“In a legal win for Google, a federal judge dismissed a lawsuit filed by a writer who claimed the search giant infringed on his copyright by archiving a Usenet posting of his and providing excerpts from his Web site in search results.
The lawsuit was filed by Gordon Roy Parker, also known as Ray Gordon, who publishes his writings under the business name of Snodgrass Publishing Group. Parker, of Philadelphia, also posted a chapter of one of his e-books on the Usenet bulletin board network, a collection of thousands of discussion forums called newsgroups.
In his 2004 lawsuit against Google, Parker alleged that the search giant violated copyright law by automatically archiving a copy of his posting on Usenet and by providing excerpts from his Web site in search results.
However, the U.S. District Court for the Eastern District of Pennsylvania ruled on Friday that under case law, Google’s activities, akin to those of an Internet Service Provider, do not constitute infringement (click for PDF of court documents).
“When an ISP automatically and temporarily stores data without human intervention so that the system can operate and transmit data to its users, the necessary element of volition is missing,” the court said.
The ruling cited a January decision in the Field v. Google case in federal court in Nevada that concluded that cached versions of Web pages Google stores and offers as a part of many search results do not infringe copyright.”
This isn’t quite the end of the road for copyright litigation against Google:
“The ruling comes after a decision last month in which a federal judge in Los Angeles said that portions of Google’s image search feature, which displays thumbnail versions of images found on adult photo site Perfect 10 and others, likely violate U.S. copyright law.
The search engine also faces copyright lawsuits filed last year by authors and publishers groups over its controversial Library Project book-scanning plans, and a lawsuit filed by Agence France-Presse and threat of litigation from the World Association of Newspapers for aggregating headlines and photos without permission or compensation.
In a legal blow to Google earlier this week, a federal judge in San Jose, Calif., said he would grant federal prosecutors at least part of their request for excerpts from Google’s index of Web sites. Google is challenging a subpoena from the Department of Justice for a random sampling of Internet addresses and search queries that the DOJ says it needs to help defend a measure designed to hold Web sites liable if minors can access pornography on them.”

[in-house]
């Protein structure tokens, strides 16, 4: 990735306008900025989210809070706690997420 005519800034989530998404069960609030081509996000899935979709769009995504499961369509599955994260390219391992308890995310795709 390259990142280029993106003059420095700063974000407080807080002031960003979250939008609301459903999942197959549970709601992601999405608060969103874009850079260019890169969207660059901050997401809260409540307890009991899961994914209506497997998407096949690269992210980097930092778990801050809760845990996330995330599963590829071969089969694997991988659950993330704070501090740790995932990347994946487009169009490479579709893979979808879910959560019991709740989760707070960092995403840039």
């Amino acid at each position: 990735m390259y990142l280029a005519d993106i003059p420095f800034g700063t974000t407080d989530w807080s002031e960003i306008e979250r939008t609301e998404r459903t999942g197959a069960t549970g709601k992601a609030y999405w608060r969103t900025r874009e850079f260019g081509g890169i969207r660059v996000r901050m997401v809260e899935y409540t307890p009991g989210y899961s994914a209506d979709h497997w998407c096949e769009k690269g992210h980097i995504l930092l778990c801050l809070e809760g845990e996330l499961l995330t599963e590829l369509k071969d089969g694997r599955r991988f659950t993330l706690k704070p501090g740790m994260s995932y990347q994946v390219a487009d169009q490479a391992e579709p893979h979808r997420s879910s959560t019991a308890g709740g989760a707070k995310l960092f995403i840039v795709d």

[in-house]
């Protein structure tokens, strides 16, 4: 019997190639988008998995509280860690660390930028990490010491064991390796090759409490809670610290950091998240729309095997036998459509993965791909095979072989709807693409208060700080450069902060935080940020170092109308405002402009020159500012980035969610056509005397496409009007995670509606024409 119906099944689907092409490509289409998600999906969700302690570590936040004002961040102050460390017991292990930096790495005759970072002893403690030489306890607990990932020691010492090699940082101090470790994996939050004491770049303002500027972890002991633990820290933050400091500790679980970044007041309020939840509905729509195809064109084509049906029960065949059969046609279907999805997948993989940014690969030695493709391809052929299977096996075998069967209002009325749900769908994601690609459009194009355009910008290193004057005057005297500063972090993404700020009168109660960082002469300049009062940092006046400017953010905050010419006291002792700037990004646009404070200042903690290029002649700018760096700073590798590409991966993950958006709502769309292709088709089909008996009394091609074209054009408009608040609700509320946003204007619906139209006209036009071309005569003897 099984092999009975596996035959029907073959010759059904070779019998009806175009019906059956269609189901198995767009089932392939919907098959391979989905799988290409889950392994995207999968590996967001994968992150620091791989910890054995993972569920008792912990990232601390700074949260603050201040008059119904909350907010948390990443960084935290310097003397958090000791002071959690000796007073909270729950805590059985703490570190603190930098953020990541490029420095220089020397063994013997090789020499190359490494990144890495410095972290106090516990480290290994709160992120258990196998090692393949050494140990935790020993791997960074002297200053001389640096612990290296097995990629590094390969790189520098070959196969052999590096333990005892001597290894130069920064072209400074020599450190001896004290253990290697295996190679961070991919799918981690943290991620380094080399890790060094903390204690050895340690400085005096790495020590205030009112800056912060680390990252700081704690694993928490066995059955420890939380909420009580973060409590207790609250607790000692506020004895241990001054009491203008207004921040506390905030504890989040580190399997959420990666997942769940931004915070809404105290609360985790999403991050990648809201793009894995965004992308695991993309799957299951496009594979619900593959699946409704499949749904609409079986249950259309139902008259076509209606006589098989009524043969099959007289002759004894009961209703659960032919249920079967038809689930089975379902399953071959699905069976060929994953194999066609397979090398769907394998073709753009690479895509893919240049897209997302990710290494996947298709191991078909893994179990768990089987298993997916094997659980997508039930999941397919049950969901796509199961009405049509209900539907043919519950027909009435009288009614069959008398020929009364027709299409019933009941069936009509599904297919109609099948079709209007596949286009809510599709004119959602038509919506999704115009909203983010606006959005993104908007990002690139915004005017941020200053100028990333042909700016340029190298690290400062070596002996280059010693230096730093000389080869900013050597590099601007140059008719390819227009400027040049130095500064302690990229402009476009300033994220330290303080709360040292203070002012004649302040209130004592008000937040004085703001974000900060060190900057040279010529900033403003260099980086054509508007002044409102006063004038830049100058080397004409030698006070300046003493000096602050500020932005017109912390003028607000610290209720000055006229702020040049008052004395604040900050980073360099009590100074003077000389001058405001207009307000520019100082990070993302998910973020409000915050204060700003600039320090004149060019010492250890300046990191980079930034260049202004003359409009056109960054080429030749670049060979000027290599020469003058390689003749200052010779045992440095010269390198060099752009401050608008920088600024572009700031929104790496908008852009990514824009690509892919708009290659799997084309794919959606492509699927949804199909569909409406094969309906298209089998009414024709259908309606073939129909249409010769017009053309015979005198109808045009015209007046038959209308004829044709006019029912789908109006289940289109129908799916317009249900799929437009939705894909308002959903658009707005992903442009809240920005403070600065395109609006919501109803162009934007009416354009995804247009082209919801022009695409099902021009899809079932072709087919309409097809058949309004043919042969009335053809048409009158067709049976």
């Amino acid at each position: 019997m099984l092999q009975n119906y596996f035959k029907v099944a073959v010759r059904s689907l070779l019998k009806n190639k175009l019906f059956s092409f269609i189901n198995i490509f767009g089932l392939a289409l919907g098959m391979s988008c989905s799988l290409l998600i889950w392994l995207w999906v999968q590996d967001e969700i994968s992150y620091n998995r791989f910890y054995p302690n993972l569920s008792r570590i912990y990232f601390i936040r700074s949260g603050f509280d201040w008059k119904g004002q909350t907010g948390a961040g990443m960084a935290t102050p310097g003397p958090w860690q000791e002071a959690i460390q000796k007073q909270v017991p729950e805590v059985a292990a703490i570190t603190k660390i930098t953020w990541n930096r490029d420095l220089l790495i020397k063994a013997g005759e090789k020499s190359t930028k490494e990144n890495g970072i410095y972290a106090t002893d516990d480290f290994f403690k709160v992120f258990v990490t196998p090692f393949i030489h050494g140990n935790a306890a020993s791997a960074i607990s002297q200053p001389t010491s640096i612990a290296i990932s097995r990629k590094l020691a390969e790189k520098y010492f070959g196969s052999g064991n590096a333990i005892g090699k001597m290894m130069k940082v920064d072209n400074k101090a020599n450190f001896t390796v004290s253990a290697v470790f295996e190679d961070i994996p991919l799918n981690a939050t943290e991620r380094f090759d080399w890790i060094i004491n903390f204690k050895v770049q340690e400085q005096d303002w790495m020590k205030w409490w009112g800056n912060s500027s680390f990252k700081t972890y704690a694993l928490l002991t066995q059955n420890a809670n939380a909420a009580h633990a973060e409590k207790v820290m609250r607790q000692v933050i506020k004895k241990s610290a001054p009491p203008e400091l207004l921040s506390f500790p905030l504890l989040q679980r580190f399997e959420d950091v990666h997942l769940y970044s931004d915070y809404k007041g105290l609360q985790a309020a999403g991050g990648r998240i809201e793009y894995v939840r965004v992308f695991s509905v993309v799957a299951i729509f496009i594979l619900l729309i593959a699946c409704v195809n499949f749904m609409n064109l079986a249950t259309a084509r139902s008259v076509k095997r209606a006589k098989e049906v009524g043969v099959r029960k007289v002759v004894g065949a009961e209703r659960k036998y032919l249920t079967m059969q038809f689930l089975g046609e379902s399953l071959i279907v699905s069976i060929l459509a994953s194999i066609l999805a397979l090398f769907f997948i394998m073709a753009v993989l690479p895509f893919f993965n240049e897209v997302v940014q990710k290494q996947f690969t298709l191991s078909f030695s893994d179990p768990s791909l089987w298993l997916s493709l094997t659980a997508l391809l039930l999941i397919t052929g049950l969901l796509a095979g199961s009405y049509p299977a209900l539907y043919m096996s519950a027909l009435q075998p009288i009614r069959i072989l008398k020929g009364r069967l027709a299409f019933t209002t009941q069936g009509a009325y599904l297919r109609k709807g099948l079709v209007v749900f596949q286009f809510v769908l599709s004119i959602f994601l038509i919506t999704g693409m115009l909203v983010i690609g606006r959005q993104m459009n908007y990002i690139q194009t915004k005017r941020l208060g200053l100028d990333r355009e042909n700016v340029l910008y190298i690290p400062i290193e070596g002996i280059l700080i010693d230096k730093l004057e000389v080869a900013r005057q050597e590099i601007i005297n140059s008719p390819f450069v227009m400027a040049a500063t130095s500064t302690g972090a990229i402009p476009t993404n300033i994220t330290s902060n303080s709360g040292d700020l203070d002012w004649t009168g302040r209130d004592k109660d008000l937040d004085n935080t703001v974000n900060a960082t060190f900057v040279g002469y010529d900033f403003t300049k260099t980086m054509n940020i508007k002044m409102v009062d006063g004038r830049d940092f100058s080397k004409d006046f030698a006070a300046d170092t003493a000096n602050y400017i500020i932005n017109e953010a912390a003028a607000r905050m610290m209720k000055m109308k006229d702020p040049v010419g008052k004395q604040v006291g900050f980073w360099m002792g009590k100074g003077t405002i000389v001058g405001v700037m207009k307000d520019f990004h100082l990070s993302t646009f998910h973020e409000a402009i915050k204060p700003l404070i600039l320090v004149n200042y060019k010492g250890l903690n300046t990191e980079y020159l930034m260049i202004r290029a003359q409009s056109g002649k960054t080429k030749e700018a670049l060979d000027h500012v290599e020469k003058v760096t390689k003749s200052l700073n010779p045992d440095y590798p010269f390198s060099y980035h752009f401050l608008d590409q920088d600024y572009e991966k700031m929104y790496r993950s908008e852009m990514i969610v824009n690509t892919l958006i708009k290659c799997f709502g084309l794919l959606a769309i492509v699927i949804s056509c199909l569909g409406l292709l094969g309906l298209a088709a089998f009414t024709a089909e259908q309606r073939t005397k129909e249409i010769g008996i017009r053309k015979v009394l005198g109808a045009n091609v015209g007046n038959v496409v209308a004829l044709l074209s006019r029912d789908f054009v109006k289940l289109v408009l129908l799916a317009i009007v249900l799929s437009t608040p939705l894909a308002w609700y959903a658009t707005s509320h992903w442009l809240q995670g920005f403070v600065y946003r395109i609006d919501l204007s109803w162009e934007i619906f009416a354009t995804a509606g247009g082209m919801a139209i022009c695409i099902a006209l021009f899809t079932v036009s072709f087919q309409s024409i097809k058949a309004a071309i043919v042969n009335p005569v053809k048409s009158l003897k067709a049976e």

It remains to be seen whether caching by a search engine will qualify as a copyright infringement in South African law. Section 74 of the Electronic Communications and Transactions Act (Act 25 of 2002) exempts a service provider from liability for caching in certain instances, namely:
“(1) A service provider that transmits data provided by a recipient of the service via an information system under its control is not liable for the automatic, intermediate and temporary storage of that data, where the purpose of storing such data is to make the onward transmission of the data more efficient to other recipients of the service upon their request, as long as the service provider—
(a) does not modify the data;
(b) complies with conditions on access to the data;
(c) complies with rules regarding the updating of the data, specified in a manner widely recognised and used by industry;
(d) does not interfere with the lawful use of technology, widely recognised and used by industry, to obtain information on the use of the data; and
(e) removes or disables access to the data it has stored upon receiving a take-down notice referred to in section 77.
(2) Notwithstanding this section, a competent court may order a service provider to terminate or prevent unlawful activity in terms of any other law.”
A similar principle may apply to Google (and other search engines) which essentially copy, index and present links to websites which often contain copyrighted materials.